Helicopters can’t hover over camp!


Quick!  Name a memory from summer camp! Did you think about your cabin?  S’mores around the campfire? The polar bear swim?  What about saying goodbye to Mom and Dad?

At the Dekko Foundation we’re often asked to support summer camps.  So we’ve been thinking a lot about camps and how they support children’s growth and development.

Pastor Mark Radloff, executive director of Indiana’s Lutheran Outdoor Ministries, gave us some interesting thoughts about what camps do for children.  He told us that most children who go to camp want to swim, canoe or tell ghost stories around the fire.  However, he believes that they gain much more than fun experiences.  He says that they also gain a sense of adventure, self-regulation, leadership, risk management and social skills.

In Mark’s blog he writes, “The truth about building character is this:  Maturation of social skills requires rejection; nurturing self-reliance requires loneliness; acquiring a sense of adventure requires fear; boosting self-esteem requires failure, learning emotional regulation requires loss; promoting unselfishness requires hardship, increasing kindness requires crowding and establishing secure attachment requires homesickness.”

As adults we SO want to protect our children that society has coined a term for that protection:  helicopter parenting.  In Mark’s words above though, it is so profoundly pointed out that, by not being rescued, children build many of the character traits that will help them through life.

Maybe one of the best things about camp is simply this:  Helicopters can’t hover for an entire week!

Art, art! It makes you smart!


Last week some of our co-workers attended a conference in California.  Over lunch they talked with a woman who runs an after school art program.  She stated that art and music are no longer part of the school day—so programs like hers are especially important for children.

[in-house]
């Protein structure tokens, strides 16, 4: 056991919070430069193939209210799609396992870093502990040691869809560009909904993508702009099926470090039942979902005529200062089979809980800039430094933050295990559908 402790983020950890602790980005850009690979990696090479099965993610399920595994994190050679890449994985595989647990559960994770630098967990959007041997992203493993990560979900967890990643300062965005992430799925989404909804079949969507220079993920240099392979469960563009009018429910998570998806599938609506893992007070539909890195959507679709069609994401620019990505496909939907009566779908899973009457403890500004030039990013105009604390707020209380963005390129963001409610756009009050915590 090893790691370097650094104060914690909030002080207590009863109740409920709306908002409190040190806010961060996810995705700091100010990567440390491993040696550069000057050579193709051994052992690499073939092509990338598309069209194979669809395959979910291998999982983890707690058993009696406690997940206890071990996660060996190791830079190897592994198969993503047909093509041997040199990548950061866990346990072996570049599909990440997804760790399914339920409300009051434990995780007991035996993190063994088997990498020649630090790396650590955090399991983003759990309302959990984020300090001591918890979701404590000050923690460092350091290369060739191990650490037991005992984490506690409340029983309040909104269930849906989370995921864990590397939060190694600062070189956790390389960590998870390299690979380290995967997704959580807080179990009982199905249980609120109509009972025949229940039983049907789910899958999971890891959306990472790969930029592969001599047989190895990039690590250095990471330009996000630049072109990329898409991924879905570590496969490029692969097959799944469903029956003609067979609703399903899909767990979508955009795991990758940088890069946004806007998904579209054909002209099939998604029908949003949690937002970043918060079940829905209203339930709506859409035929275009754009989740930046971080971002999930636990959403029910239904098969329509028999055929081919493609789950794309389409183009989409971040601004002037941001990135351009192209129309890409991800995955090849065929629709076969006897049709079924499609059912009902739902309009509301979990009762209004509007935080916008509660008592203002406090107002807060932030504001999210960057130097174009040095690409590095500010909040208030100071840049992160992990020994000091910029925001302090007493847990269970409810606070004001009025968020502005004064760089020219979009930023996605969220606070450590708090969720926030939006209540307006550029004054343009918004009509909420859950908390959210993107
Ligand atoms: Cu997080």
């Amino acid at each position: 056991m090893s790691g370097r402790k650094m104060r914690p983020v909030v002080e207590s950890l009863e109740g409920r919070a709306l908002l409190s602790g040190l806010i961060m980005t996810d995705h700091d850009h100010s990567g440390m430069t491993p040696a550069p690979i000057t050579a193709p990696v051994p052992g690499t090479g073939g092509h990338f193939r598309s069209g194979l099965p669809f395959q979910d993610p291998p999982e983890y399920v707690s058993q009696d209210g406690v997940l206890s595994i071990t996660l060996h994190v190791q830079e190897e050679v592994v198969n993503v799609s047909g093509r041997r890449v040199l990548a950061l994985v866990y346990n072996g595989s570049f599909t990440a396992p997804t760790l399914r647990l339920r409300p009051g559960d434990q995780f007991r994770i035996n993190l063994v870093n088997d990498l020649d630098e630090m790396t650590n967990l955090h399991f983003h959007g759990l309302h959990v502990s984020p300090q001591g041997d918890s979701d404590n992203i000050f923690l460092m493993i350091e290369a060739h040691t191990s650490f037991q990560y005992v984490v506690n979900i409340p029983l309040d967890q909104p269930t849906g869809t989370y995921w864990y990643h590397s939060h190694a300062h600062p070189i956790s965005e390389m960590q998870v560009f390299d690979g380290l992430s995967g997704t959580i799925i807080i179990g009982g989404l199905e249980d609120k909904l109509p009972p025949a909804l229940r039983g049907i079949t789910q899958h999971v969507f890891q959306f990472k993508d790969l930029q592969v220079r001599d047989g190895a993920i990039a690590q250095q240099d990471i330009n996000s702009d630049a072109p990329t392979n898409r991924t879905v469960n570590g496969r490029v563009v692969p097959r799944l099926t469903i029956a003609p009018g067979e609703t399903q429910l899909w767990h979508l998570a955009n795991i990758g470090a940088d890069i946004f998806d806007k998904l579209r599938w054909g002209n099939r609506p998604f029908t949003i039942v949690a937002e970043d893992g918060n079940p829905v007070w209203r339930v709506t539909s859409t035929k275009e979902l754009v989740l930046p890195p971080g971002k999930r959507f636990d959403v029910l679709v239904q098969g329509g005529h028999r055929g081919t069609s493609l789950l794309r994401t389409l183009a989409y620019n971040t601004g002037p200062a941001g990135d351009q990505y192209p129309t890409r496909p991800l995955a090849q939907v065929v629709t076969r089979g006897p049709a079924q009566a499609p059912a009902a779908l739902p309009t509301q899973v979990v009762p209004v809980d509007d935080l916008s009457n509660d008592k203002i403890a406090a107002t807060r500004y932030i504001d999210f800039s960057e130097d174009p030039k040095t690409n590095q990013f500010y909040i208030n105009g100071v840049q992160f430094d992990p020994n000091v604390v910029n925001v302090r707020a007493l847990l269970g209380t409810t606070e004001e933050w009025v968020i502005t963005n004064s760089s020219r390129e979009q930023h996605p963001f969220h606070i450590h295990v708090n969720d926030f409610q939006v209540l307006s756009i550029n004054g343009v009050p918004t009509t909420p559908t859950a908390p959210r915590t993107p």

At the Dekko Foundation we’d heard rumors that the arts were being squeezed from schools, so last year we did a little informal poll.  Good news.  No! Great news!  We found out that, in our grantmaking areas at least, the arts are alive and well in public and private schools!

We think that’s great news because we’ve come to believe that participation in the arts:

  • Promotes creative problem-solving, and the ability to apply learning across different disciplines.
  • Results in positive outcomes including deeper engagement and better retention.

Just a little distinction…it’s participation in music, painting, dancing etc. that brings about the positives above…not watching someone else do them!

We’re pleased to offer our Arts Partnership Grants to elementary and middle schools across our grantmaking areas.  These grants are open to both public and private school teachers who want to boost the arts education that they’re able to offer students in their classrooms.  If teachers apply this spring, they’ll have the money they need to implement their ideas next fall!

Follow this link for all of the information on Arts Partnership Grants:  Arts Parts Application


If you know an art or music teacher encourage them to apply.  And don’t delay.  Our deadline is Friday, April 4.

I’ve had an absolutely horrible day!